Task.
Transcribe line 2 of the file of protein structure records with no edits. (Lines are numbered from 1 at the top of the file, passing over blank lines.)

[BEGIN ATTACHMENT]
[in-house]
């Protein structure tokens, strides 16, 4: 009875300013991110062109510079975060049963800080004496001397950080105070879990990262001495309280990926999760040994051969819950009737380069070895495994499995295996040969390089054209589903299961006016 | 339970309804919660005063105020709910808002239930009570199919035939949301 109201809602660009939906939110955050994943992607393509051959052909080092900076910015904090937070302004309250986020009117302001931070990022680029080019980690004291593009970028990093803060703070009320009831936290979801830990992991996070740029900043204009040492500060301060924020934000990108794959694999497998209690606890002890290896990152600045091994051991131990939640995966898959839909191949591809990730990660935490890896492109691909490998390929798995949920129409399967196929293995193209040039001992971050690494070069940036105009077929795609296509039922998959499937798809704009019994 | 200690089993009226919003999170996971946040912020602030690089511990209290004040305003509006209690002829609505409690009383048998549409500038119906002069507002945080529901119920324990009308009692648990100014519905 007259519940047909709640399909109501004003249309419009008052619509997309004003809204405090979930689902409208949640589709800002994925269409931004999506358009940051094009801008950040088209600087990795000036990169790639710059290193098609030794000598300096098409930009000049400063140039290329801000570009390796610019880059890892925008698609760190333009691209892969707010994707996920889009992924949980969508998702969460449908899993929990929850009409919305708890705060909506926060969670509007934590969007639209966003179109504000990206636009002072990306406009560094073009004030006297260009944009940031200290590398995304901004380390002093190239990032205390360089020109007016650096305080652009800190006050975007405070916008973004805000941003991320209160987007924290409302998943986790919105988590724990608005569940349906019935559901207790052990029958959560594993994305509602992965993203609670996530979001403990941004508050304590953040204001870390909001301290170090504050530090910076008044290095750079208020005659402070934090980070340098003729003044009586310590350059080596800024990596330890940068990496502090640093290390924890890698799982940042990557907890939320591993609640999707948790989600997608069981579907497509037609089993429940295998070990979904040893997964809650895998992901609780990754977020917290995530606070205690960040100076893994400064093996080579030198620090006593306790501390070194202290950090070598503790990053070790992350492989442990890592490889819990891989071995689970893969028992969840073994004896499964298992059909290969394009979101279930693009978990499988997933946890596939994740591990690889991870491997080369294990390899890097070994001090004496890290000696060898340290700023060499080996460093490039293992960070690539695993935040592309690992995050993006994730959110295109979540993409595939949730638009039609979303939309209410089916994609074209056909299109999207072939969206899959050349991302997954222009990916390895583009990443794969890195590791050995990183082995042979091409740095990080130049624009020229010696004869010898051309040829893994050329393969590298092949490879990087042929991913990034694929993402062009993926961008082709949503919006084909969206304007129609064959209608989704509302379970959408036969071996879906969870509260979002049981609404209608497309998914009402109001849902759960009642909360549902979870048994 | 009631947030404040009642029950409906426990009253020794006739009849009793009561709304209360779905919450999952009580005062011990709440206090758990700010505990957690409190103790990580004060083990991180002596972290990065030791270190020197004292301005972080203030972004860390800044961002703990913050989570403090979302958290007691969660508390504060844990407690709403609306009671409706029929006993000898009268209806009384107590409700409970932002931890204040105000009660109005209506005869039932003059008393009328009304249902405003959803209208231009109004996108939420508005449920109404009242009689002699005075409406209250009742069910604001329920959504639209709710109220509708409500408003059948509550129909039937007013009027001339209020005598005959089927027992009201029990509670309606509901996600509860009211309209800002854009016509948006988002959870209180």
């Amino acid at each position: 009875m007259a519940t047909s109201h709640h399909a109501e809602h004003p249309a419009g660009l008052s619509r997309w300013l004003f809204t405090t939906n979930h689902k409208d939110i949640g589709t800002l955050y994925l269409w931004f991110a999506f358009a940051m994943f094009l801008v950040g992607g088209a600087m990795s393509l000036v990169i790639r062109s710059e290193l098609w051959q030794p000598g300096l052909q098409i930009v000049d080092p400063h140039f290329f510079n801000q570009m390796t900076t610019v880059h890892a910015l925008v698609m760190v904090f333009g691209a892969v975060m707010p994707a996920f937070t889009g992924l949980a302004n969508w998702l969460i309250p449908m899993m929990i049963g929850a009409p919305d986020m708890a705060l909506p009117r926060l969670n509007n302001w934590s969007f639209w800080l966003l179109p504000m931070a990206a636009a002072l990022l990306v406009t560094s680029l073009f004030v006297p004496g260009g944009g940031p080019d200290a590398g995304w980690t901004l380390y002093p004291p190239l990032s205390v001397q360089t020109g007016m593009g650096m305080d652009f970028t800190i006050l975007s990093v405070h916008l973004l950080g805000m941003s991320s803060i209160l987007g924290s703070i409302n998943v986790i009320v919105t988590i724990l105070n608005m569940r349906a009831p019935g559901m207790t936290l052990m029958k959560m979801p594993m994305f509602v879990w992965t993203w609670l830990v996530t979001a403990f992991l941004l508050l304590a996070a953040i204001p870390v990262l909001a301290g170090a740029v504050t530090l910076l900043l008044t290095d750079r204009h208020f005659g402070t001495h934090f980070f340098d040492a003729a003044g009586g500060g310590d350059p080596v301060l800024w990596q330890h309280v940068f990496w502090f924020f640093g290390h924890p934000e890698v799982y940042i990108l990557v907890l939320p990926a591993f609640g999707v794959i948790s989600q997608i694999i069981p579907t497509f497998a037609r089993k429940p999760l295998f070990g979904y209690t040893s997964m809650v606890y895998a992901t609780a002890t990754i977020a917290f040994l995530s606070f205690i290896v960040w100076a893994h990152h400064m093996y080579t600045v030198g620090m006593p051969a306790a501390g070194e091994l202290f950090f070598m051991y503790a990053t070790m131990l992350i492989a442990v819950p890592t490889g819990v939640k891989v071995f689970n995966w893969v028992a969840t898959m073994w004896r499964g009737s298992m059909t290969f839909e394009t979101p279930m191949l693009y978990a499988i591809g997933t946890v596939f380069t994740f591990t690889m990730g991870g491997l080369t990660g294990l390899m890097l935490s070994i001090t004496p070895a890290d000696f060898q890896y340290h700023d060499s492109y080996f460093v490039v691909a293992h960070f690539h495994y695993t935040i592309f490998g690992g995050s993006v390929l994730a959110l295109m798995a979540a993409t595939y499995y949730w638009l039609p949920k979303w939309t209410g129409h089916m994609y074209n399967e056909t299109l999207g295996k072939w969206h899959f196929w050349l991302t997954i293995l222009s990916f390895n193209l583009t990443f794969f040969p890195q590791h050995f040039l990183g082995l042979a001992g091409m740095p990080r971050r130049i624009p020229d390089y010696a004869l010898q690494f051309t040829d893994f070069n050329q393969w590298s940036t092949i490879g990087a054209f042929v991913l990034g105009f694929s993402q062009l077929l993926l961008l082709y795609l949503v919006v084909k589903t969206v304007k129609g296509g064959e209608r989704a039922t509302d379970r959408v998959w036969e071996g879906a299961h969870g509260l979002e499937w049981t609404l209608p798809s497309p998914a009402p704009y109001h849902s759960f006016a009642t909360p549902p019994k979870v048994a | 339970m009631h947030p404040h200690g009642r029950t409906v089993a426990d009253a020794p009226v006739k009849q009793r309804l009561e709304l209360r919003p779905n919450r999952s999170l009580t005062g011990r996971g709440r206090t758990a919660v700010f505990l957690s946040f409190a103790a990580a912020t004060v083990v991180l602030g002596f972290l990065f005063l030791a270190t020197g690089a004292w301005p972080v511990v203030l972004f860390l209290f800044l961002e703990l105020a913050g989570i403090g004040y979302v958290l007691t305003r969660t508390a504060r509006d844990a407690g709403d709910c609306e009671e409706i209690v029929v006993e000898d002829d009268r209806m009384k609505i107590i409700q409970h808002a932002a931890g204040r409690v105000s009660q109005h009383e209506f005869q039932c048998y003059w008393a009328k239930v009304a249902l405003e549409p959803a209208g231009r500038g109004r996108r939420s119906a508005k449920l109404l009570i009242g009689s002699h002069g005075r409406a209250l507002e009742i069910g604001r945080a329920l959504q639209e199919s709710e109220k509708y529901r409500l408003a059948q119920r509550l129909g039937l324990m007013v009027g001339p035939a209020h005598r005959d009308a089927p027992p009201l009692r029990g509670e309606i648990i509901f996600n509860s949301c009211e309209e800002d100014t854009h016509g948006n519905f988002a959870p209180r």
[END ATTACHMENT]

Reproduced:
């Protein structure tokens, strides 16, 4: 009875300013991110062109510079975060049963800080004496001397950080105070879990990262001495309280990926999760040994051969819950009737380069070895495994499995295996040969390089054209589903299961006016 | 339970309804919660005063105020709910808002239930009570199919035939949301 109201809602660009939906939110955050994943992607393509051959052909080092900076910015904090937070302004309250986020009117302001931070990022680029080019980690004291593009970028990093803060703070009320009831936290979801830990992991996070740029900043204009040492500060301060924020934000990108794959694999497998209690606890002890290896990152600045091994051991131990939640995966898959839909191949591809990730990660935490890896492109691909490998390929798995949920129409399967196929293995193209040039001992971050690494070069940036105009077929795609296509039922998959499937798809704009019994 | 200690089993009226919003999170996971946040912020602030690089511990209290004040305003509006209690002829609505409690009383048998549409500038119906002069507002945080529901119920324990009308009692648990100014519905 007259519940047909709640399909109501004003249309419009008052619509997309004003809204405090979930689902409208949640589709800002994925269409931004999506358009940051094009801008950040088209600087990795000036990169790639710059290193098609030794000598300096098409930009000049400063140039290329801000570009390796610019880059890892925008698609760190333009691209892969707010994707996920889009992924949980969508998702969460449908899993929990929850009409919305708890705060909506926060969670509007934590969007639209966003179109504000990206636009002072990306406009560094073009004030006297260009944009940031200290590398995304901004380390002093190239990032205390360089020109007016650096305080652009800190006050975007405070916008973004805000941003991320209160987007924290409302998943986790919105988590724990608005569940349906019935559901207790052990029958959560594993994305509602992965993203609670996530979001403990941004508050304590953040204001870390909001301290170090504050530090910076008044290095750079208020005659402070934090980070340098003729003044009586310590350059080596800024990596330890940068990496502090640093290390924890890698799982940042990557907890939320591993609640999707948790989600997608069981579907497509037609089993429940295998070990979904040893997964809650895998992901609780990754977020917290995530606070205690960040100076893994400064093996080579030198620090006593306790501390070194202290950090070598503790990053070790992350492989442990890592490889819990891989071995689970893969028992969840073994004896499964298992059909290969394009979101279930693009978990499988997933946890596939994740591990690889991870491997080369294990390899890097070994001090004496890290000696060898340290700023060499080996460093490039293992960070690539695993935040592309690992995050993006994730959110295109979540993409595939949730638009039609979303939309209410089916994609074209056909299109999207072939969206899959050349991302997954222009990916390895583009990443794969890195590791050995990183082995042979091409740095990080130049624009020229010696004869010898051309040829893994050329393969590298092949490879990087042929991913990034694929993402062009993926961008082709949503919006084909969206304007129609064959209608989704509302379970959408036969071996879906969870509260979002049981609404209608497309998914009402109001849902759960009642909360549902979870048994 | 009631947030404040009642029950409906426990009253020794006739009849009793009561709304209360779905919450999952009580005062011990709440206090758990700010505990957690409190103790990580004060083990991180002596972290990065030791270190020197004292301005972080203030972004860390800044961002703990913050989570403090979302958290007691969660508390504060844990407690709403609306009671409706029929006993000898009268209806009384107590409700409970932002931890204040105000009660109005209506005869039932003059008393009328009304249902405003959803209208231009109004996108939420508005449920109404009242009689002699005075409406209250009742069910604001329920959504639209709710109220509708409500408003059948509550129909039937007013009027001339209020005598005959089927027992009201029990509670309606509901996600509860009211309209800002854009016509948006988002959870209180």